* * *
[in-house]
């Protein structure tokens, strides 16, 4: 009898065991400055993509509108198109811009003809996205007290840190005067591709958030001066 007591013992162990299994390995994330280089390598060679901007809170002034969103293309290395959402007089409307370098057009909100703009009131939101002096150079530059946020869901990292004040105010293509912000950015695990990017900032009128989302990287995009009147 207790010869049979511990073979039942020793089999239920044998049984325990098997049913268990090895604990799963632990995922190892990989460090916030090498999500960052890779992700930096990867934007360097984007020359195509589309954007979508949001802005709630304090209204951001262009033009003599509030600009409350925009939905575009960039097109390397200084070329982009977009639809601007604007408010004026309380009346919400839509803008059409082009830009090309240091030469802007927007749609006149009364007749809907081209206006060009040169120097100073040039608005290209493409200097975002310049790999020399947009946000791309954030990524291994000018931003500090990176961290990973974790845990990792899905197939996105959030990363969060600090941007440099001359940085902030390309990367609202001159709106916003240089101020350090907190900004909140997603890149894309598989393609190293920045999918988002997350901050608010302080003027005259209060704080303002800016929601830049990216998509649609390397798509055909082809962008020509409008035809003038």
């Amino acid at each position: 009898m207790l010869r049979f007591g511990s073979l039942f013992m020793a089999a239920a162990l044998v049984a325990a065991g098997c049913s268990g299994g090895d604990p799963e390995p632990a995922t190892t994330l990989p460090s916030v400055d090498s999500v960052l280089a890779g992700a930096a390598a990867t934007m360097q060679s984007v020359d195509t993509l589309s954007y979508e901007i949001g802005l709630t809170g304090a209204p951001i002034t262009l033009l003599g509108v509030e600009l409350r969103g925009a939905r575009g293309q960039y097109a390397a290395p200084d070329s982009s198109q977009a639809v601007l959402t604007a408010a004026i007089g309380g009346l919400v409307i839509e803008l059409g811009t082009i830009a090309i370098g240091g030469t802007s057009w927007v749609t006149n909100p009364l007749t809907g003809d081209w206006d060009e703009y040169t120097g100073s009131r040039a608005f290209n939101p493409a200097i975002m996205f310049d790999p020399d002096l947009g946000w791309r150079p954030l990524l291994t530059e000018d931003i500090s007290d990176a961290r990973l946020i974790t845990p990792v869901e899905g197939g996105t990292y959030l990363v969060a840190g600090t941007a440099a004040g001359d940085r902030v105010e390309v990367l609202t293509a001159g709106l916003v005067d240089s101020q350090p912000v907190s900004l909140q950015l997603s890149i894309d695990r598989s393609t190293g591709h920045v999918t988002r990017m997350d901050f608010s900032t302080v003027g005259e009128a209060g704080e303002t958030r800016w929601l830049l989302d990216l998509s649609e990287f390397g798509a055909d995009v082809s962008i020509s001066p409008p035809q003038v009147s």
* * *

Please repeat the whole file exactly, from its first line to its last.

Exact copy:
[in-house]
């Protein structure tokens, strides 16, 4: 009898065991400055993509509108198109811009003809996205007290840190005067591709958030001066 007591013992162990299994390995994330280089390598060679901007809170002034969103293309290395959402007089409307370098057009909100703009009131939101002096150079530059946020869901990292004040105010293509912000950015695990990017900032009128989302990287995009009147 207790010869049979511990073979039942020793089999239920044998049984325990098997049913268990090895604990799963632990995922190892990989460090916030090498999500960052890779992700930096990867934007360097984007020359195509589309954007979508949001802005709630304090209204951001262009033009003599509030600009409350925009939905575009960039097109390397200084070329982009977009639809601007604007408010004026309380009346919400839509803008059409082009830009090309240091030469802007927007749609006149009364007749809907081209206006060009040169120097100073040039608005290209493409200097975002310049790999020399947009946000791309954030990524291994000018931003500090990176961290990973974790845990990792899905197939996105959030990363969060600090941007440099001359940085902030390309990367609202001159709106916003240089101020350090907190900004909140997603890149894309598989393609190293920045999918988002997350901050608010302080003027005259209060704080303002800016929601830049990216998509649609390397798509055909082809962008020509409008035809003038």
């Amino acid at each position: 009898m207790l010869r049979f007591g511990s073979l039942f013992m020793a089999a239920a162990l044998v049984a325990a065991g098997c049913s268990g299994g090895d604990p799963e390995p632990a995922t190892t994330l990989p460090s916030v400055d090498s999500v960052l280089a890779g992700a930096a390598a990867t934007m360097q060679s984007v020359d195509t993509l589309s954007y979508e901007i949001g802005l709630t809170g304090a209204p951001i002034t262009l033009l003599g509108v509030e600009l409350r969103g925009a939905r575009g293309q960039y097109a390397a290395p200084d070329s982009s198109q977009a639809v601007l959402t604007a408010a004026i007089g309380g009346l919400v409307i839509e803008l059409g811009t082009i830009a090309i370098g240091g030469t802007s057009w927007v749609t006149n909100p009364l007749t809907g003809d081209w206006d060009e703009y040169t120097g100073s009131r040039a608005f290209n939101p493409a200097i975002m996205f310049d790999p020399d002096l947009g946000w791309r150079p954030l990524l291994t530059e000018d931003i500090s007290d990176a961290r990973l946020i974790t845990p990792v869901e899905g197939g996105t990292y959030l990363v969060a840190g600090t941007a440099a004040g001359d940085r902030v105010e390309v990367l609202t293509a001159g709106l916003v005067d240089s101020q350090p912000v907190s900004l909140q950015l997603s890149i894309d695990r598989s393609t190293g591709h920045v999918t988002r990017m997350d901050f608010s900032t302080v003027g005259e009128a209060g704080e303002t958030r800016w929601l830049l989302d990216l998509s649609e990287f390397g798509a055909d995009v082809s962008i020509s001066p409008p035809q003038v009147s």